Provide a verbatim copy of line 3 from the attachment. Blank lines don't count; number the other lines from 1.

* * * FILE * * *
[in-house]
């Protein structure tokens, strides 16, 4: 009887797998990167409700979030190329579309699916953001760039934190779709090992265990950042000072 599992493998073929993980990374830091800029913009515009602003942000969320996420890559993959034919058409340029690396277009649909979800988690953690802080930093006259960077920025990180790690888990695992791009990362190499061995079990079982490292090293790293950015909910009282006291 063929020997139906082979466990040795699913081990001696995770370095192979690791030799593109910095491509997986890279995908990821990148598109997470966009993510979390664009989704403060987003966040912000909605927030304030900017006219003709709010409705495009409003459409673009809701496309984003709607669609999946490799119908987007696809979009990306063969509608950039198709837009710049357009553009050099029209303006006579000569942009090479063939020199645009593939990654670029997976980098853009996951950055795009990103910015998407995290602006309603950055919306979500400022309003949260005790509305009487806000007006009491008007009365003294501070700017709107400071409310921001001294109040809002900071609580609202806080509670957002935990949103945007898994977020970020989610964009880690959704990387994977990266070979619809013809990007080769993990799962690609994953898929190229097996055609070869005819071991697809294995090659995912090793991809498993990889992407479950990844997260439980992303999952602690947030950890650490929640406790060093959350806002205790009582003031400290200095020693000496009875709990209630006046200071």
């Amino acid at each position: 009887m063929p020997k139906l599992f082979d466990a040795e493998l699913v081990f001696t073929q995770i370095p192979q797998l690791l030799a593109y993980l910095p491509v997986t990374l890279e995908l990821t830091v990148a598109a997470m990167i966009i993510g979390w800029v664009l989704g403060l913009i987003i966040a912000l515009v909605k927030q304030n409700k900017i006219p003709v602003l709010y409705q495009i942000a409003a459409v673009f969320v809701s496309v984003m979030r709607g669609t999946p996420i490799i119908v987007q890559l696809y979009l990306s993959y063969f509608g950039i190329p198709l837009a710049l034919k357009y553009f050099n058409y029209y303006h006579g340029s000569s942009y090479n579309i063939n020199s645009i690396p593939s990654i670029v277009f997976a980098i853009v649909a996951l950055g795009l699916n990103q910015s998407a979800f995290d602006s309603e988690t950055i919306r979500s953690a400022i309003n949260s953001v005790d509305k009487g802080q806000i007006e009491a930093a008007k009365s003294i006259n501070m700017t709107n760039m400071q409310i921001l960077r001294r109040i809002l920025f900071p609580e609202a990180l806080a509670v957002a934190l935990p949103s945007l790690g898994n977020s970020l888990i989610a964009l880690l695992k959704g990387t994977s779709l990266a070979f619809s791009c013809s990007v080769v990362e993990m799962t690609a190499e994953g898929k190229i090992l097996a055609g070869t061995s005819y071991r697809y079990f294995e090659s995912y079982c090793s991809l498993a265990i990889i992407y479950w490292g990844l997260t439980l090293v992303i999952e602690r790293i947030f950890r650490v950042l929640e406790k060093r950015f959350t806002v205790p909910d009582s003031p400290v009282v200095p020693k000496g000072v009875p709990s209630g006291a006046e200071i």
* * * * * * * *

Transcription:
């Amino acid at each position: 009887m063929p020997k139906l599992f082979d466990a040795e493998l699913v081990f001696t073929q995770i370095p192979q797998l690791l030799a593109y993980l910095p491509v997986t990374l890279e995908l990821t830091v990148a598109a997470m990167i966009i993510g979390w800029v664009l989704g403060l913009i987003i966040a912000l515009v909605k927030q304030n409700k900017i006219p003709v602003l709010y409705q495009i942000a409003a459409v673009f969320v809701s496309v984003m979030r709607g669609t999946p996420i490799i119908v987007q890559l696809y979009l990306s993959y063969f509608g950039i190329p198709l837009a710049l034919k357009y553009f050099n058409y029209y303006h006579g340029s000569s942009y090479n579309i063939n020199s645009i690396p593939s990654i670029v277009f997976a980098i853009v649909a996951l950055g795009l699916n990103q910015s998407a979800f995290d602006s309603e988690t950055i919306r979500s953690a400022i309003n949260s953001v005790d509305k009487g802080q806000i007006e009491a930093a008007k009365s003294i006259n501070m700017t709107n760039m400071q409310i921001l960077r001294r109040i809002l920025f900071p609580e609202a990180l806080a509670v957002a934190l935990p949103s945007l790690g898994n977020s970020l888990i989610a964009l880690l695992k959704g990387t994977s779709l990266a070979f619809s791009c013809s990007v080769v990362e993990m799962t690609a190499e994953g898929k190229i090992l097996a055609g070869t061995s005819y071991r697809y079990f294995e090659s995912y079982c090793s991809l498993a265990i990889i992407y479950w490292g990844l997260t439980l090293v992303i999952e602690r790293i947030f950890r650490v950042l929640e406790k060093r950015f959350t806002v205790p909910d009582s003031p400290v009282v200095p020693k000496g000072v009875p709990s209630g006291a006046e200071i």